I got my driver’s license the day I turned 16 and spent much of the rest of my youth behind the wheel, cruising Hollywood Blvd and munching burgers at Bob’s Big Boy Drive-In on Van Nuys Blvd. My friends and I even watched movies in our cars — at the local drive-in theater.
Times have changed. My son didn’t bother to get his license till he went off to college and only because he actually needed to drive. And, according to recent research from the University of Michigan Transportation Research Institute in Ann Arbor, “a higher proportion of internet users was associated with a lower licensure rate.” The finding, according to the Institute “is consistent with the hypothesis that access to virtual contact reduces the need for actual contact among young people.” According to the Associated Press, “About 69 percent of 17-year-olds had a driver’s license in 1983″ compared to 50% in 2008. Even among young adults 20-24, the rate dropped from nearly 92% in 1983 to 82% in 2008.
No wonder General Motors turned turned to a division of MTV to get advice on how to sell cars to young people, Ross Martin, a 37-year old of MTV Scratch, told the New York Times, “They think of a car as a giant bummer.” The Times cites the National Highway Administration statistic that “drivers ages 21 to 30 drove 12 percent fewer miles in 2009 than they did in 1995.”
Fewer miles per year
A new report from Calpirg found that in 2011, the average American was driving 6 percent fewer miles per year than in 2004 but that among young people (16-34) the drop was an astounding 23% from an average of 10,300 miles to 7,900 miles per person.
A lot has changed since the days of my youth but the most startling change is the onslaught of social media. Even before Facebook and MySpace, my kids were using AOL Instant Messenger (AIM) to maintain a steady online conversation with their friends. Today, it’s common to keep up with friends near and far via Facebook or to share quick tidbits via Twitter.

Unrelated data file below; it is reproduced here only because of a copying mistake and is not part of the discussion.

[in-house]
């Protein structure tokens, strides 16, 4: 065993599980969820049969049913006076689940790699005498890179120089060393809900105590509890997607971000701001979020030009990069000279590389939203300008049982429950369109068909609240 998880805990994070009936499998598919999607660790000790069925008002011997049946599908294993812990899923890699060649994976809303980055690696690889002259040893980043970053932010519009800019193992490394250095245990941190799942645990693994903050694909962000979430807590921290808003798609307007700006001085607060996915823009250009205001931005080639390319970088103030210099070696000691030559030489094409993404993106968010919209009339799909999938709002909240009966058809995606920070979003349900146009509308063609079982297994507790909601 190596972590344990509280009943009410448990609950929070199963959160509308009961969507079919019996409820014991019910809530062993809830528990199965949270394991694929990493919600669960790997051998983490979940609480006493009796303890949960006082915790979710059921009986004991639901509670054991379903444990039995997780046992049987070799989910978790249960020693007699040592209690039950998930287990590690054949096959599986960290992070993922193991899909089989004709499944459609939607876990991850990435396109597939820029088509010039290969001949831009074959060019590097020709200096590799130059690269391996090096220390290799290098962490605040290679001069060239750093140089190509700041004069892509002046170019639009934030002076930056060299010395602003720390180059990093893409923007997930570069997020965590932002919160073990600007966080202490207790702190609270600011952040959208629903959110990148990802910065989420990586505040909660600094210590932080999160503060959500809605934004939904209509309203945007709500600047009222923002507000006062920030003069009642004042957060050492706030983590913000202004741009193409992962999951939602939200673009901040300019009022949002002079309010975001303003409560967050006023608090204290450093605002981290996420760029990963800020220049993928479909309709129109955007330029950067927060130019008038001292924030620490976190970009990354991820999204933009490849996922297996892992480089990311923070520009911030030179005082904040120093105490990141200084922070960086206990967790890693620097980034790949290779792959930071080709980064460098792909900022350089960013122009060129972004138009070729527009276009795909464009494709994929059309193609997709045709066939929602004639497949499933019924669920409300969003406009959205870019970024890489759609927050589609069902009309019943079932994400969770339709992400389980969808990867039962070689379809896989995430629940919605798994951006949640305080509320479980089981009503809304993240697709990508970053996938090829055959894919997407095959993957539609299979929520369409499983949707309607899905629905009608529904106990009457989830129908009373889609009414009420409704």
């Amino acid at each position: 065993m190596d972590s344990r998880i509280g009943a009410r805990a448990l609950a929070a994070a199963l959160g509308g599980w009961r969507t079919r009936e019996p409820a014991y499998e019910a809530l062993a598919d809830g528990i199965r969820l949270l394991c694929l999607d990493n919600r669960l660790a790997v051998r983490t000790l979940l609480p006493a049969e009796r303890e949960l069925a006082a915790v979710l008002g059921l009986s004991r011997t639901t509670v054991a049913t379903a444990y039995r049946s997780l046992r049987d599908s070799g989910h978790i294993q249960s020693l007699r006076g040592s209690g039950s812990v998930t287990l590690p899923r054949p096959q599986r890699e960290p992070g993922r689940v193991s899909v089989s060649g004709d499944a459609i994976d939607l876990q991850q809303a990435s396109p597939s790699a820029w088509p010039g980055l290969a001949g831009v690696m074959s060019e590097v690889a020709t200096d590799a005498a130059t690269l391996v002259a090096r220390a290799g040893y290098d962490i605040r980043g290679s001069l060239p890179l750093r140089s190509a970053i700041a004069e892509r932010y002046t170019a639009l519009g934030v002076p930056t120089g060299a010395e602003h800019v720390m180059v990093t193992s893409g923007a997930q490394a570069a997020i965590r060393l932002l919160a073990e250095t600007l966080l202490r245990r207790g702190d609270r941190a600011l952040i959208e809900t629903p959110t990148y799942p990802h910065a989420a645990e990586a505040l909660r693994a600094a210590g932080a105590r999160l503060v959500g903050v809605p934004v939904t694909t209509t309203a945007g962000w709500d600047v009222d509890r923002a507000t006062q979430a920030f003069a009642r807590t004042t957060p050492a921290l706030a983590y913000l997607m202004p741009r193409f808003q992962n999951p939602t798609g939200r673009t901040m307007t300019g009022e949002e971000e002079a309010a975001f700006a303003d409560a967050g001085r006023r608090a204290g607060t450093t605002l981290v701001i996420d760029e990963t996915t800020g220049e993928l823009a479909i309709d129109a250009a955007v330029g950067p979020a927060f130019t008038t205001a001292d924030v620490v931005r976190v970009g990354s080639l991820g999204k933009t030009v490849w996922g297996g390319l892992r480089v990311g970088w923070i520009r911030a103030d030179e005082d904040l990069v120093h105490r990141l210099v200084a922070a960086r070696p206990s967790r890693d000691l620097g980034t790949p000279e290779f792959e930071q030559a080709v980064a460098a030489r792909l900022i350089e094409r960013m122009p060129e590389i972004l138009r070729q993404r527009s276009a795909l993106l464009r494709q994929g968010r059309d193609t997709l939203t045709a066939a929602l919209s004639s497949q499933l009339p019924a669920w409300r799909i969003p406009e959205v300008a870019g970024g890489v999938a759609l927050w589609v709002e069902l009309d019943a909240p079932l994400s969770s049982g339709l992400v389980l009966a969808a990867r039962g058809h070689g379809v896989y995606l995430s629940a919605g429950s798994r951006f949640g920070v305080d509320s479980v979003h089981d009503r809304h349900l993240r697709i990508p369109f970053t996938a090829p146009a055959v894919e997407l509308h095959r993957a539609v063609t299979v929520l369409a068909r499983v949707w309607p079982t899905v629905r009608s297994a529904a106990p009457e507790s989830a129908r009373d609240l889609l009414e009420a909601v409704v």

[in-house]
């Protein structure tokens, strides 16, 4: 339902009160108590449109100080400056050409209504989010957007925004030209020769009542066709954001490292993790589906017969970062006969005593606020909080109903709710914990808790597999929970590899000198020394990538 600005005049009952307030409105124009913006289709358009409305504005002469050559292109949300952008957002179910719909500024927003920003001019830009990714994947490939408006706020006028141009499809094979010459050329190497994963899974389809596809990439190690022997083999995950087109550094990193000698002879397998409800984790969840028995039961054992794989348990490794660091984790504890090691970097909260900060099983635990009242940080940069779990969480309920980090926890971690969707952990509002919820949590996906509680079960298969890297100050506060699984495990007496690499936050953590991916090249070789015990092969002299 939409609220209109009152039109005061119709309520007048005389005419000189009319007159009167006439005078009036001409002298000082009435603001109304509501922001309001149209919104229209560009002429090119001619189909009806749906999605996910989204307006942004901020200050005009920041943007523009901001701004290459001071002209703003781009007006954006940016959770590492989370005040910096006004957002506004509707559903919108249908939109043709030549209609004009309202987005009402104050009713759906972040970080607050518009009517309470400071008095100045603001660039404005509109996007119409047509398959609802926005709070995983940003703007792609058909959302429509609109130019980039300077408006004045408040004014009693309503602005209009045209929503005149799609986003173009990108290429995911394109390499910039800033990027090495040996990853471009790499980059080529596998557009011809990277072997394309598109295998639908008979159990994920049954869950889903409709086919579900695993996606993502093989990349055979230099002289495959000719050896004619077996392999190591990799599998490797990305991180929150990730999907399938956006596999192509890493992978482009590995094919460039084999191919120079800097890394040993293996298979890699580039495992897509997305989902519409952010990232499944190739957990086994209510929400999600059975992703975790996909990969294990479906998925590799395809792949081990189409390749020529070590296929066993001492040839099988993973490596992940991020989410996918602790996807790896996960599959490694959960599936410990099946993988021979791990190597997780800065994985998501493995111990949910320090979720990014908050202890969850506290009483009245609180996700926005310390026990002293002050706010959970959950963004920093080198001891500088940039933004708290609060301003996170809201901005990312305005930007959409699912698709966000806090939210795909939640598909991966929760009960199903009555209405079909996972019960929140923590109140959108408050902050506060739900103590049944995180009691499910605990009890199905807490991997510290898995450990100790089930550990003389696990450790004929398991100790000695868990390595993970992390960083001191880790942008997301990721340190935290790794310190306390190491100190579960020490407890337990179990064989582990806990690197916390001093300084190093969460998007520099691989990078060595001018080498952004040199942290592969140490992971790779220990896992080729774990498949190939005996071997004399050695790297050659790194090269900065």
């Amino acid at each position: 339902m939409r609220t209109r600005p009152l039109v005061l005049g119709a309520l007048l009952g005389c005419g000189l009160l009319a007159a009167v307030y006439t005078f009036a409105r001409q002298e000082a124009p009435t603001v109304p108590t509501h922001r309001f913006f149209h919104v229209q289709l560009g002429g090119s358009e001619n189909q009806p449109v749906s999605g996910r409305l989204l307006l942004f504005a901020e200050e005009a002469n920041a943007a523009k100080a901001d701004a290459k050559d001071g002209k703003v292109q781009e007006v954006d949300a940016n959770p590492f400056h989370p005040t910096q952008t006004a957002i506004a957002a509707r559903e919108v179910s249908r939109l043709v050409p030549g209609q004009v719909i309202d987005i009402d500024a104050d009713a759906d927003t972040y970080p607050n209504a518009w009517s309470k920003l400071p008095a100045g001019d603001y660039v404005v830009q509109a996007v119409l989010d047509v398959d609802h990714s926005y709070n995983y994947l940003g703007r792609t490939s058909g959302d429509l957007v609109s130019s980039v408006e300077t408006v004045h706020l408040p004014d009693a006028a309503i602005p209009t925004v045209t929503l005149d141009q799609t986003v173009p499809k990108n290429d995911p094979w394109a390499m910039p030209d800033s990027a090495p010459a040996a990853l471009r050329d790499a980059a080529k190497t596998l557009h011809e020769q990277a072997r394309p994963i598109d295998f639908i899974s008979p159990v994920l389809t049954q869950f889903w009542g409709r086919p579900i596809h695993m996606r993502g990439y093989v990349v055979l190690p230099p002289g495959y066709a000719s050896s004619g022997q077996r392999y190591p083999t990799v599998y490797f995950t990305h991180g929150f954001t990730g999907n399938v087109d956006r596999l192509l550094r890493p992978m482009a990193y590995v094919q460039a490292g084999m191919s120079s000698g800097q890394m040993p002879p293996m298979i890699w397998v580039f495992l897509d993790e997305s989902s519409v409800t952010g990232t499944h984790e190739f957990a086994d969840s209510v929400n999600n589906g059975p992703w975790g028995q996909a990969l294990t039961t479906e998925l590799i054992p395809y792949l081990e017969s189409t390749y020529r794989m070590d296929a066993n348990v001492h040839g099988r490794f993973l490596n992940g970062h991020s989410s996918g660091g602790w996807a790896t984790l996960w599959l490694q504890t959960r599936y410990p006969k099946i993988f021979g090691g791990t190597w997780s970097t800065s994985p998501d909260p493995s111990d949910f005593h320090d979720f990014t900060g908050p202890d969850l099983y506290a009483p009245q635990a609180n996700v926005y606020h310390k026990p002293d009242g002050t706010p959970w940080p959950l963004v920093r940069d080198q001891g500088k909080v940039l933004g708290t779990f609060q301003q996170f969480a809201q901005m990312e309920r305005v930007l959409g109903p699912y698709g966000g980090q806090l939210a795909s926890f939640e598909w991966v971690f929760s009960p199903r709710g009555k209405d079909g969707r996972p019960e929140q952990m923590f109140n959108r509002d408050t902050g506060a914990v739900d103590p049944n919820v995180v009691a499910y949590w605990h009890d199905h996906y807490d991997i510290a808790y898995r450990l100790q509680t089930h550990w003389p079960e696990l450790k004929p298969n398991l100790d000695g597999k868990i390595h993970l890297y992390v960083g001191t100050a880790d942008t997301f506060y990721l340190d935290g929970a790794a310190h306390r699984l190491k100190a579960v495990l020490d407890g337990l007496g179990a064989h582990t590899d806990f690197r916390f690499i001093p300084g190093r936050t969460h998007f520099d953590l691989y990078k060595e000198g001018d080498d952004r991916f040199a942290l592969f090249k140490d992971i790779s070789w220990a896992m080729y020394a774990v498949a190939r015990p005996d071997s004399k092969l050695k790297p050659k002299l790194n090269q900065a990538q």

Even Google and Wikipedia may be having an impact on driving. Back when I was in high school and even graduate school I would drive to the library to look things up. Today students can “Google” facts, look them up in Wikipedia or — hopefully — access original source material including online journals. We don’t even need to drive to the bookstore to buy our books — we download e-books to read on Kindles, iPads or even smart phones. The same can be said for visiting record stores. I used to drive my car to Wallach’s Music City in Hollywood or the House of Sight and Sound in Van Nuys to check out the latest music. Now all that happens online.
People still hanging-out
I’m not suggesting that social media has killed in-person togetherness. People still hang out, go to dinner and take in movies. Just walk around any big city on a weekend night and you’ll see plenty of young people hanging out and chances are they went online to arrange their get together, buy their tickets and make their dinner reservations. What you won’t see, however, are people cruising around in cars. You will see people on bikes and plenty of people walking and using public transportation.
Implications for policy
The Calpirg report concluded that “The shift away from six decades of increasing vehicle travel to a new reality of slow-growing or even declining vehicle travel has potentially seismic implications for transportation policy,” and argues “to meet the demand for alternative transportation, federal, state and local governments would need to prioritize investment in public transportation, bike lanes, sidewalks and other transportation alternatives.”
So, as supportive as I am of putting Americans to work to fix our rotting infrastructure of existing roads and bridges, the data puts into question our obsession to build even more roads or widen the ones we have. I for one want to see more public transportation, more bike lanes and more support for telecommuting.